Even if you have been charged with a very minor criminal offence (such as urinating in public), the first thing you should do is speak with an experienced criminal lawyer. Your lawyer will be able to check whether the police are following all the correct procedures and whether there is actually enough evidence against you which justifies the charge. He or she will also ensure that no matter what you decide to do, your rights are always being protected.

I have been charged with the wrong criminal offence. What should I do?

Sometimes a person is charged with the incorrect offence. For example, a person might be charged with break and enter when they should have only been charged with trespass. If this happens to you and you do not realise the error, you may be convicted of a much more serious offence than necessary.If you have been charged with a criminal offence, you should always speak with an experienced criminal lawyer to discuss the allegations being made against you. If your lawyer believes that the charge is incorrect, or that it would be more appropriate for you to be charged with a lesser offence, then he or she can negotiate your charge with the prosecution.

Should I plead guilty or not guilty?

There is no simple answer to this question, as it depends on a wide range of factors. In addition to whether you admit that you committed the offence or not, other factors that should be considered include: whether you have been charged with the most appropriate offence; whether there are any diversionary programs available; and whether the prosecution have enough evidence to justify the charge. Before you decide how you want to plead, it is recommended that you get the advice of an experienced criminal lawyer who will go through your matter with you and then give you his or her advice.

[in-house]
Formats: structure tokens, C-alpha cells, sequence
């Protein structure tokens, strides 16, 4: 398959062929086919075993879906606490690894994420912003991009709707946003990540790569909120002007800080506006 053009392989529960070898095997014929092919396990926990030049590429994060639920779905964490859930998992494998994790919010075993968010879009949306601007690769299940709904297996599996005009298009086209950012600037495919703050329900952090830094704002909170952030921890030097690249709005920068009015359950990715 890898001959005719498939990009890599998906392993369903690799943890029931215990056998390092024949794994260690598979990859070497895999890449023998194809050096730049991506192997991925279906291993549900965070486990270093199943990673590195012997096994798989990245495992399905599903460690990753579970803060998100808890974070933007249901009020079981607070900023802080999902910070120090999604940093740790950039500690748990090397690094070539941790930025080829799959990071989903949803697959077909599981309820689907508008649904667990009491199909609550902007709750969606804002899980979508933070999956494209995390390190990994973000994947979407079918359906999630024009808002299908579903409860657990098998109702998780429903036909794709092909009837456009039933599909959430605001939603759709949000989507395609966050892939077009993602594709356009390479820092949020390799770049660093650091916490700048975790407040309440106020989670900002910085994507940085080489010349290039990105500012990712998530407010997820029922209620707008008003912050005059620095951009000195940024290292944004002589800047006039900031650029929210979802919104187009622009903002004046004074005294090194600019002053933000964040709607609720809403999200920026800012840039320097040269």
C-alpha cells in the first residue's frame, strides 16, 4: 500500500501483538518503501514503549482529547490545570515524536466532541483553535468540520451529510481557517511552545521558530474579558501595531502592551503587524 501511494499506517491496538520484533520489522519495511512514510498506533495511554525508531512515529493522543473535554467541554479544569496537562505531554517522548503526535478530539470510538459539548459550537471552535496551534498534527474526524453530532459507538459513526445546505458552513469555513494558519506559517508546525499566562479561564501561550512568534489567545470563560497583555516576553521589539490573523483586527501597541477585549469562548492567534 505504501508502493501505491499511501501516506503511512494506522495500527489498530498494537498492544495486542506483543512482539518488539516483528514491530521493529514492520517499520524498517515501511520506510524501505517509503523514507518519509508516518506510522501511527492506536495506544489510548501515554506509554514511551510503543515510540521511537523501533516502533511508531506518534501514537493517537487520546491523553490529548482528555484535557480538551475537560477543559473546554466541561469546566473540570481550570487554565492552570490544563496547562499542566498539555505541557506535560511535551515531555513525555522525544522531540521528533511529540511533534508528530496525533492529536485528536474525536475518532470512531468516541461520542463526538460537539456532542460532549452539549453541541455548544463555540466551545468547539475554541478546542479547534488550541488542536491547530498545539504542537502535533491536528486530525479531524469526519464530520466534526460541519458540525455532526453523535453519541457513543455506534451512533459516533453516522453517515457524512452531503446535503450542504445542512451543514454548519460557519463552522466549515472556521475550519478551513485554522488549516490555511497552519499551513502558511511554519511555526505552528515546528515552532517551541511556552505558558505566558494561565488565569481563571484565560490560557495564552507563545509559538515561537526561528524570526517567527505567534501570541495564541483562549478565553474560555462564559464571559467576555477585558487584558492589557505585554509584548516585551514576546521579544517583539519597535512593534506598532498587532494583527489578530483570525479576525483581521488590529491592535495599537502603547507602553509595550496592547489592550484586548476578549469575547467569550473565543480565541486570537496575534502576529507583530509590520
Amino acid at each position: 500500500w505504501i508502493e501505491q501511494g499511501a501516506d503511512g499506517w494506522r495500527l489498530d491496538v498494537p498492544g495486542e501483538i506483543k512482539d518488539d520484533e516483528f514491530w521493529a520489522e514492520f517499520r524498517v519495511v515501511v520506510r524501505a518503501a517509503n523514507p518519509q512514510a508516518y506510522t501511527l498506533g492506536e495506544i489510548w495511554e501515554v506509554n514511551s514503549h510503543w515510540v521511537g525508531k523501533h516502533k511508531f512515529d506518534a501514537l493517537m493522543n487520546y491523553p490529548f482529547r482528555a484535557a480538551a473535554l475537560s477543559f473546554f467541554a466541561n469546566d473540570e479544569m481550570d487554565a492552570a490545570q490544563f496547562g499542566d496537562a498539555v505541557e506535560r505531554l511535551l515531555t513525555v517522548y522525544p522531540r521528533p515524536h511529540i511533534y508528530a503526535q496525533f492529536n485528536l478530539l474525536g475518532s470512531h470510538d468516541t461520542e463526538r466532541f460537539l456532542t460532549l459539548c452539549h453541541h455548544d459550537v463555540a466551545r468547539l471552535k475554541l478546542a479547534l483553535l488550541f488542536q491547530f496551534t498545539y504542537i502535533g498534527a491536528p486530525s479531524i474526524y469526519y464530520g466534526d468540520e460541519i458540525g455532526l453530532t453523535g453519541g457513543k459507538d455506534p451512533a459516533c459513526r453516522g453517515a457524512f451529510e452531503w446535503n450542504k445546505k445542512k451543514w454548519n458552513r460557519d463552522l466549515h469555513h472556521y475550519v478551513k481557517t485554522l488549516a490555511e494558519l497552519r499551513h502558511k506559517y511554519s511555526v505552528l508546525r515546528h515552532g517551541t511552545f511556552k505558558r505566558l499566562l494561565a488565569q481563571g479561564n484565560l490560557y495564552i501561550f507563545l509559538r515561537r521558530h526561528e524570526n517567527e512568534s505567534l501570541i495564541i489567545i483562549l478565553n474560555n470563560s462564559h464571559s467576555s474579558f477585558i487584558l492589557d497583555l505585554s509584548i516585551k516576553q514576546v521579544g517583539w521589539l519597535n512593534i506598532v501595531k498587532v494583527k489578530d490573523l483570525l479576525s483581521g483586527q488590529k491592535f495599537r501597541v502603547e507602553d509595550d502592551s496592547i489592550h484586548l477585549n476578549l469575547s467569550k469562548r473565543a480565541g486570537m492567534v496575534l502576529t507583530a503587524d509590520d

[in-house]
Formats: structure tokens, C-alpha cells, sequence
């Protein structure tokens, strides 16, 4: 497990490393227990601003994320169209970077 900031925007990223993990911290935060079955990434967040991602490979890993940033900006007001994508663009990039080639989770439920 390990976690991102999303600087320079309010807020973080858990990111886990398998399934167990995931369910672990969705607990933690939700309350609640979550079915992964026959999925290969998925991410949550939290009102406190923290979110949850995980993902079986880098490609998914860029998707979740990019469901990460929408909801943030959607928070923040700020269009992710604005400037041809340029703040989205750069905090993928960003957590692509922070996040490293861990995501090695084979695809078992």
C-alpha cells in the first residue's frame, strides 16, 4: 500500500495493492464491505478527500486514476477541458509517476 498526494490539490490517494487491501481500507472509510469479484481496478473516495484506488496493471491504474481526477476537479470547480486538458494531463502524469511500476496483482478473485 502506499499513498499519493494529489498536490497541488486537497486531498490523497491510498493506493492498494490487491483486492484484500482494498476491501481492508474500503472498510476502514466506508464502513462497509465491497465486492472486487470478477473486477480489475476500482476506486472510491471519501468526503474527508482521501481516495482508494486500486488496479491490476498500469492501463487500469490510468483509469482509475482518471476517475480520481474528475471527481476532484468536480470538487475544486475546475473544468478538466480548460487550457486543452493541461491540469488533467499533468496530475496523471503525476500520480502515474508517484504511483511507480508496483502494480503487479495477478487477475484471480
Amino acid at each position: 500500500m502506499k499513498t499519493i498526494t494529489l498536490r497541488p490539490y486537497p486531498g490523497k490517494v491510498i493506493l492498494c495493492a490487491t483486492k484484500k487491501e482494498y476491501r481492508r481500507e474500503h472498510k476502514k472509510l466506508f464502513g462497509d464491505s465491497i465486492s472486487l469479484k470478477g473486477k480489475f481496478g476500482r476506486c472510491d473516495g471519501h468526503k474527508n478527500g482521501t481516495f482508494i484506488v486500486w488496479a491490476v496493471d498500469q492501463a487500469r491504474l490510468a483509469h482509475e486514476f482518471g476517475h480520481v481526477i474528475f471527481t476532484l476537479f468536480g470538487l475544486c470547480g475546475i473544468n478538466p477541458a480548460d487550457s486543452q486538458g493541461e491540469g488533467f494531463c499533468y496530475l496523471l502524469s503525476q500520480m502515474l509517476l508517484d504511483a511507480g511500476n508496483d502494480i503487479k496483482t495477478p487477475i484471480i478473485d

Do I need a lawyer?

Almost always, the answer will be yes. For reasons why you should speak with a lawyer, see here. The only time when it might make sense for you to represent yourself is if you have been charged with a very minor offence, you have no previous history and you intend to plead guilty. However even in very simple cases, a lawyer can often help you by ensuring that your court matter proceeds with minimal disruption to your life.

What will happen at my first court appearance?

If your offence is a simple one and you intend to plead guilty, then you may be able to have your matter heard and finalised on the first appearance. However if your matter is serious or if you want to plead not guilty, then it will be adjourned to a later date. If you have a lawyer representing you, he or she will meet you at court and will arrange with the prosecutor for your matter to be heard. He or she will then speak on your behalf when the matter is before the magistrate and will let the Court know your intentions. However if you are self-represented, you will need to speak with the prosecutor yourself to let them know that you are ready for your matter to be heard. When your matter is called before the magistrate, you will need to let the Court know what you intend to do with your matter. If there is a Duty Solicitor at the Court, he or she may also be able to provide you with some guidance on what to do and say.

I’m under 18. Can I be charged with a criminal offence?

Yes. Any person aged 10 or older can be charged with a criminal offence in Queensland. If the accused person is aged between 10 and 14, there is a presumption that a child is ‘incapable of crime’ under legislation or common law, however this presumption can be rebutted by the prosecution if, for example, the accused has earlier similar criminal history. In most circumstances, matters involving an offender under the age of 17 will be heard in a special court called the Childrens Court which has its own particular rules and procedures. Offenders aged 17 years old are treated as adult offenders in Queensland. This means that they can be sent to adult jails and can do community service alongside adults. Queensland is the only jurisdiction in Australia that treats 17 year olds as adults for the purposes of the criminal and justice system.